I have been studying the family trees of 20 successful African-Americans, people in fields ranging from entertainment and sports (Oprah Winfrey, the track star Jackie Joyner-Kersee) to space travel and medicine (the astronaut Mae Jemison and Ben Carson, a pediatric neurosurgeon). And I’ve seen an astonishing pattern: 15 of the 20 descend from at least one line of former slaves who managed to obtain property by 1920 — a time when only 25 percent of all African-American families owned property.If I understand the empirical pattern Professor Gates is describing, then to me it does not seem astonishing at all. The time span is 87 years, which is about three generations. Everyone has 8 great-grandparents. It seems very possible that a vast majority of today's African-Americans descend from at least one of the fortunate 25 percent.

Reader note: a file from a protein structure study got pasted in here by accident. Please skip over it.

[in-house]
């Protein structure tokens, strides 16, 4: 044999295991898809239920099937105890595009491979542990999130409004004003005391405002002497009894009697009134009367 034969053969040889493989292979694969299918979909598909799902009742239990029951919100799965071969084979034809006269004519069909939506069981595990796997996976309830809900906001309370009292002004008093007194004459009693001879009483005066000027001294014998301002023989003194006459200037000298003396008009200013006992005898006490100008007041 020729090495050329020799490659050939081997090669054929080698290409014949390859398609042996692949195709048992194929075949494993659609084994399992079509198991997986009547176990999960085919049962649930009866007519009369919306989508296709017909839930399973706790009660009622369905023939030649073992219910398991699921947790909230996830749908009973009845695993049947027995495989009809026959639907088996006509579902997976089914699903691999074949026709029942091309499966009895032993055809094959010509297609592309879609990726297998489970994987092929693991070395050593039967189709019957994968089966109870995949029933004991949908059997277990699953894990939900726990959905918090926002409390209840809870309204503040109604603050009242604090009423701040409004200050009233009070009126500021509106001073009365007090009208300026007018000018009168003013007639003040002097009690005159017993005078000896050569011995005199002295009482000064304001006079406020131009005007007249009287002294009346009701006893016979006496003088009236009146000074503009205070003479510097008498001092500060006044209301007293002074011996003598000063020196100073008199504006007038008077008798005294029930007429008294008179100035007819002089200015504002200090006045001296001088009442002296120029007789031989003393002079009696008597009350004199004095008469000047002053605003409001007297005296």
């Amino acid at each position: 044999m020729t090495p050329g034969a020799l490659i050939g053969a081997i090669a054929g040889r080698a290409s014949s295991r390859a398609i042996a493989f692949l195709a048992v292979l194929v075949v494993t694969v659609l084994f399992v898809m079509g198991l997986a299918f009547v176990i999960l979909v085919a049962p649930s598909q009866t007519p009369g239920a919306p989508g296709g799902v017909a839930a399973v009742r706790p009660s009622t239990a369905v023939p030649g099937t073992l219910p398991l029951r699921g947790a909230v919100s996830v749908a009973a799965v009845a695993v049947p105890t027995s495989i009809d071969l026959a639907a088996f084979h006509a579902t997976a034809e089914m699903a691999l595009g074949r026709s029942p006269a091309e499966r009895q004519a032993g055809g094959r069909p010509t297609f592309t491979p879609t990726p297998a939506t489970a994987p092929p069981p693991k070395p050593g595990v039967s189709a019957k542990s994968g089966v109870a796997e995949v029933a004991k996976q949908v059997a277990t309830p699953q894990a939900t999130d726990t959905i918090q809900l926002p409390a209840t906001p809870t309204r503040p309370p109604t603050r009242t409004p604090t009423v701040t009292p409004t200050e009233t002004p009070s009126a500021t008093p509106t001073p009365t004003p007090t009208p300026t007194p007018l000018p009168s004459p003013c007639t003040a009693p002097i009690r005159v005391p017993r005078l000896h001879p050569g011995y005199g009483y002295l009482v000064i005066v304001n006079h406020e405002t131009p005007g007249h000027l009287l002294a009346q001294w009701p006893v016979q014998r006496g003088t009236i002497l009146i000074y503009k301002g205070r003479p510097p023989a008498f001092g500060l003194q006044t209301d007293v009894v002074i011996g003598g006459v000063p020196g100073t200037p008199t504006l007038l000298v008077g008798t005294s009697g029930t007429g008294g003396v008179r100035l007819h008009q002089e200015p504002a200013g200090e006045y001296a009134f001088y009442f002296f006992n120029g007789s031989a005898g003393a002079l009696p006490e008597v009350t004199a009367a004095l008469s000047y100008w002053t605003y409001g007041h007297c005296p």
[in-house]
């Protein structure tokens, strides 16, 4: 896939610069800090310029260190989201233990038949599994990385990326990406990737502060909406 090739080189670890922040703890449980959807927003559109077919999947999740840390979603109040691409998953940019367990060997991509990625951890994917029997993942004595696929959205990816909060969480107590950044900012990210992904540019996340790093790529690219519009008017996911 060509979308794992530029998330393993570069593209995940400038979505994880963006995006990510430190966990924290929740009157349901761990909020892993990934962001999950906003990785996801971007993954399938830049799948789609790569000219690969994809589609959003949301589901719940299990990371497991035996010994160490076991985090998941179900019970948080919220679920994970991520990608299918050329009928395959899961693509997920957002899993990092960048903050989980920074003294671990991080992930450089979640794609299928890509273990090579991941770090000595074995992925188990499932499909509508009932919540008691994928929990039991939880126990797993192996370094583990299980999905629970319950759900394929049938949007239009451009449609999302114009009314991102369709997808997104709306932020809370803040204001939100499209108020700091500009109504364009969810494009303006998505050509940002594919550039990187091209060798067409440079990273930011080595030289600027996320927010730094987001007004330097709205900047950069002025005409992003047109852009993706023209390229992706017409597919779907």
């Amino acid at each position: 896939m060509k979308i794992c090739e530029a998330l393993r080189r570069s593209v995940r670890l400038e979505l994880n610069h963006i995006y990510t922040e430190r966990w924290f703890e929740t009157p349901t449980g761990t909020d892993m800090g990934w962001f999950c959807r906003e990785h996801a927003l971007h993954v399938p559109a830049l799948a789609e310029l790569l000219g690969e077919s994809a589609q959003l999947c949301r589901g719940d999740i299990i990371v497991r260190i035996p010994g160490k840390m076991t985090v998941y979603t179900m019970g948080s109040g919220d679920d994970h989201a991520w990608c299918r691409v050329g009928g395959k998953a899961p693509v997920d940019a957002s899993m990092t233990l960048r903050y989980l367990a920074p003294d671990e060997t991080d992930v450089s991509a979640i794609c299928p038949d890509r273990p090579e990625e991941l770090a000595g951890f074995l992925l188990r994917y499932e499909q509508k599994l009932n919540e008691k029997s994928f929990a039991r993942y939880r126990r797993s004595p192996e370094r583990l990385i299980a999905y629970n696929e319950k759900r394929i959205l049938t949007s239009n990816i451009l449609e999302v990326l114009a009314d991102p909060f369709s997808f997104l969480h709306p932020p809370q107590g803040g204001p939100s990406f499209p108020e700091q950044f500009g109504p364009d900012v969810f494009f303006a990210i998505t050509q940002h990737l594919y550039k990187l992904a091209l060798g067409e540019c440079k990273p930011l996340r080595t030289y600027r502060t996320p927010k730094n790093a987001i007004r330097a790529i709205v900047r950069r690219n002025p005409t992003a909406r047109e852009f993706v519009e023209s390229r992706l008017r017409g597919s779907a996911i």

As a general matter, the literature on intergenerational mobility finds a positive correlation between the economic success of parents and children, but the correlation is not sufficiently strong to persist substantially over three generations. I would venture the guess that over such a long time span, the correlation is only 10 to 20 percent. Maybe it is larger if the sample is restricted to the population of African-Americans, but I would bet against it.